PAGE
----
Ban on poppy farming in Afghanistan leads to drop in opium production: UN
The report, Global Illicit Drug Trends 2001, states that last year, Afghanistan accounted for 70 per cent of global opium production, followed by Myanmar with 23 per cent. The report predicts that "the current ban on opium poppy cultivation in Afghanistan is likely to dramatically reduce opium production in 2001."
Overall, opium production dropped by 19 per cent worldwide, to about 4,700 tonnes. Global cocaine production remained more or less stable in 2000. In the absence of reliable data on cannabis cultivation, ODCCP notes a 35 per cent increase in seizures of herbal cannabis and says this points to "continued widespread production and trafficking of the drug."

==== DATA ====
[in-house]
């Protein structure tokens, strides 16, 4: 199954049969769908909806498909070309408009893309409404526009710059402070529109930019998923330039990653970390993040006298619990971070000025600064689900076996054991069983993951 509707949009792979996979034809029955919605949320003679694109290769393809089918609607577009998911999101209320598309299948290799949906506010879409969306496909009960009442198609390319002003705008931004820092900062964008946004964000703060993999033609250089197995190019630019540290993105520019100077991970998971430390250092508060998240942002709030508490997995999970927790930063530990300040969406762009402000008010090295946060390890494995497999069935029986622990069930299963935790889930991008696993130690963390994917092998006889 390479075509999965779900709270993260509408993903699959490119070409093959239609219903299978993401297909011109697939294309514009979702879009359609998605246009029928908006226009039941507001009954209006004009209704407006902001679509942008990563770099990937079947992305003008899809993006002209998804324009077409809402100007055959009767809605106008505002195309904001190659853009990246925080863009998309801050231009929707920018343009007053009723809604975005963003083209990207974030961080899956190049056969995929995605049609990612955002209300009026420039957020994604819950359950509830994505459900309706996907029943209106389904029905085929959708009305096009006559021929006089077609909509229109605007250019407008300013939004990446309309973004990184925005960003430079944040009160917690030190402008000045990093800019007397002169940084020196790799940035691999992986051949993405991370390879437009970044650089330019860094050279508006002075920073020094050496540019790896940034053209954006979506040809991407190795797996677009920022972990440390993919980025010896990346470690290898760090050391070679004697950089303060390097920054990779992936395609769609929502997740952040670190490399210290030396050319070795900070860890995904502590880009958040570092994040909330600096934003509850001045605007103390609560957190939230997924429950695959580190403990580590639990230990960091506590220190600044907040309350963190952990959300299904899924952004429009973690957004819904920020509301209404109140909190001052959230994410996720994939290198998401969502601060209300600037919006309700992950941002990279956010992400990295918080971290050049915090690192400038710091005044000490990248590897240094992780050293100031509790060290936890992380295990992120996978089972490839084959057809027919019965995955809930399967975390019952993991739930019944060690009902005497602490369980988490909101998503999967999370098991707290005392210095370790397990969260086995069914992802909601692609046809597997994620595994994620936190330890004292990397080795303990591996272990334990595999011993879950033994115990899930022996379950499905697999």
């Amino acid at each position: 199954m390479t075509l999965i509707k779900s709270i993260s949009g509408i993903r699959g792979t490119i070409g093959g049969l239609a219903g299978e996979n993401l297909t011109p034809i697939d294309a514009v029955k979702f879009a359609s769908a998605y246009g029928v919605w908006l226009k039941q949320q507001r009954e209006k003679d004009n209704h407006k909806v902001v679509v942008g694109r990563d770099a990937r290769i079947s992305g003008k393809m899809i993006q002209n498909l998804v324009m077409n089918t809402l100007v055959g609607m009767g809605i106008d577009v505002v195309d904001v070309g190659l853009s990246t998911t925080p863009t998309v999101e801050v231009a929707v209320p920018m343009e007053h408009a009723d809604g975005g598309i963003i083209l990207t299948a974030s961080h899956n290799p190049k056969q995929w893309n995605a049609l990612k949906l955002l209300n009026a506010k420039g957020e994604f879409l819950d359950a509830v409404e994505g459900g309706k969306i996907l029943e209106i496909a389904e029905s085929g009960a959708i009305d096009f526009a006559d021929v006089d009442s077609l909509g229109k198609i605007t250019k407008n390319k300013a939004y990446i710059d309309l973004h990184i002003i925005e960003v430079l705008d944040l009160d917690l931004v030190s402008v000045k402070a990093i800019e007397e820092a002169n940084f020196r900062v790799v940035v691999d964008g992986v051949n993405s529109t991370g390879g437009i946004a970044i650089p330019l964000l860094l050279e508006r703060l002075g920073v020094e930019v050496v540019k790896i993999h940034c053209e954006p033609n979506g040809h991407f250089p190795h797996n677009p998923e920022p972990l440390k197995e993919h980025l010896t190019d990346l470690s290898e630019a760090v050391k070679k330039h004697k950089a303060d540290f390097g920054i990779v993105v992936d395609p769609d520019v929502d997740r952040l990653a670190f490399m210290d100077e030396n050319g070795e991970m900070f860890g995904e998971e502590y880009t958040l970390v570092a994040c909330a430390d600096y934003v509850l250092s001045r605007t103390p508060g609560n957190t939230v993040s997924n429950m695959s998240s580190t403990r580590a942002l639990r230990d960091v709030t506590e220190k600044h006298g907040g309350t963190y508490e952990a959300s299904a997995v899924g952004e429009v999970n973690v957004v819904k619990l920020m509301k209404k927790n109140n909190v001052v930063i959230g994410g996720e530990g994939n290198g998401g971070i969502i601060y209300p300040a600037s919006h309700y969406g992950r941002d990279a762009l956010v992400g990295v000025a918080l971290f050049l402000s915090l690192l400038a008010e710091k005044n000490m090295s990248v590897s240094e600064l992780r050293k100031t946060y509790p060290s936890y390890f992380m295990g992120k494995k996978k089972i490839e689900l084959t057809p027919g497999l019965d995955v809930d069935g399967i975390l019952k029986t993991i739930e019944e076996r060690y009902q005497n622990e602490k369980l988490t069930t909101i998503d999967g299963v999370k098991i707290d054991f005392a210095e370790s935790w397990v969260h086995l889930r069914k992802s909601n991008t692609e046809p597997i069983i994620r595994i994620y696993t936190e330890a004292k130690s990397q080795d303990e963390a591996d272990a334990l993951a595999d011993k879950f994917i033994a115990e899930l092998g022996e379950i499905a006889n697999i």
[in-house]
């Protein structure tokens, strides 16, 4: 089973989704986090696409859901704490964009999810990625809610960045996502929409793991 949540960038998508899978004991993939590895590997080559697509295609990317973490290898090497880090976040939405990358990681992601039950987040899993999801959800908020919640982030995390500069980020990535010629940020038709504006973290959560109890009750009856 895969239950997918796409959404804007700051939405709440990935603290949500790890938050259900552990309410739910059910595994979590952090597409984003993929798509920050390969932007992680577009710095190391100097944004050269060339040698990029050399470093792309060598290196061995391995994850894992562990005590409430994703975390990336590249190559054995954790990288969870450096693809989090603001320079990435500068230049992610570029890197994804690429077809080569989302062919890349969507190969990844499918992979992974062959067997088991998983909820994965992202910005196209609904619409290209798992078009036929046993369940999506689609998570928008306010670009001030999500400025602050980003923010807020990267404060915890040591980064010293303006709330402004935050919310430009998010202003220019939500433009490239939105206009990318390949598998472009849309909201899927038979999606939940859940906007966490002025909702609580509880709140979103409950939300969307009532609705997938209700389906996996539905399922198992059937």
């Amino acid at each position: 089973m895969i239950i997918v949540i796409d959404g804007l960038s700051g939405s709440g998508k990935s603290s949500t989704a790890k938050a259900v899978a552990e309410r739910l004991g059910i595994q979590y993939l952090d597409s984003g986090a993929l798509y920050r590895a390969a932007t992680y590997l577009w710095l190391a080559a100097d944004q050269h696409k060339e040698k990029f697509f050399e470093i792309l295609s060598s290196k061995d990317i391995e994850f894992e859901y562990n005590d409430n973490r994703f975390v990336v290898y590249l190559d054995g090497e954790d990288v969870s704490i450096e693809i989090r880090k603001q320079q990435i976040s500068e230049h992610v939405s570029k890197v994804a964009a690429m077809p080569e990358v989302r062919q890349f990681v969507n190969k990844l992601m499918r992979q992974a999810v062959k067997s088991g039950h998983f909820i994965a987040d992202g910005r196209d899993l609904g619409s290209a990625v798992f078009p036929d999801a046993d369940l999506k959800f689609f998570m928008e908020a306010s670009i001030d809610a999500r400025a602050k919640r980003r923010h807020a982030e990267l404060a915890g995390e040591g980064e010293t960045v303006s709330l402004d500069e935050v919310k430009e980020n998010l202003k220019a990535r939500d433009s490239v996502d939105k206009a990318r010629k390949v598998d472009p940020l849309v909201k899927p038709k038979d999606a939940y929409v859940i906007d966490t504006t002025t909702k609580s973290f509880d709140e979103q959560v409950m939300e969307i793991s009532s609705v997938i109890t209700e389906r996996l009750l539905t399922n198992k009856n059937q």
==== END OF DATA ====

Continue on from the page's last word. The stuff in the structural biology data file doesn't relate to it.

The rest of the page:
In 1999, a third of all illegal drugs were seized in North America, a quarter in Western Europe, a fifth in Asia and a tenth in South America, according to the report.
On the consumption side, ODCCP estimates that in the late 1990s, 180 million people consumed illicit drugs annually. This figure includes 144 million for cannabis, 29 million for amphetamine-type stimulants, 14 million for cocaine and 13.5 million for opiates. Because some people use more than one drug, the figures are not cumulative, the agency notes.
The strongest increases were for cannabis and amphetamine-type stimulants, according to the report. Cannabis abuse is generally increasing in Europe the Americas, Africa and Oceania, while decreasing in South and South-West Asia. Heroin abuse, which remained generally stable in Western Europe, increased in Eastern Europe, Central Asia, South-West Asia and, to a lesser degree, some countries in East and South-East Asia.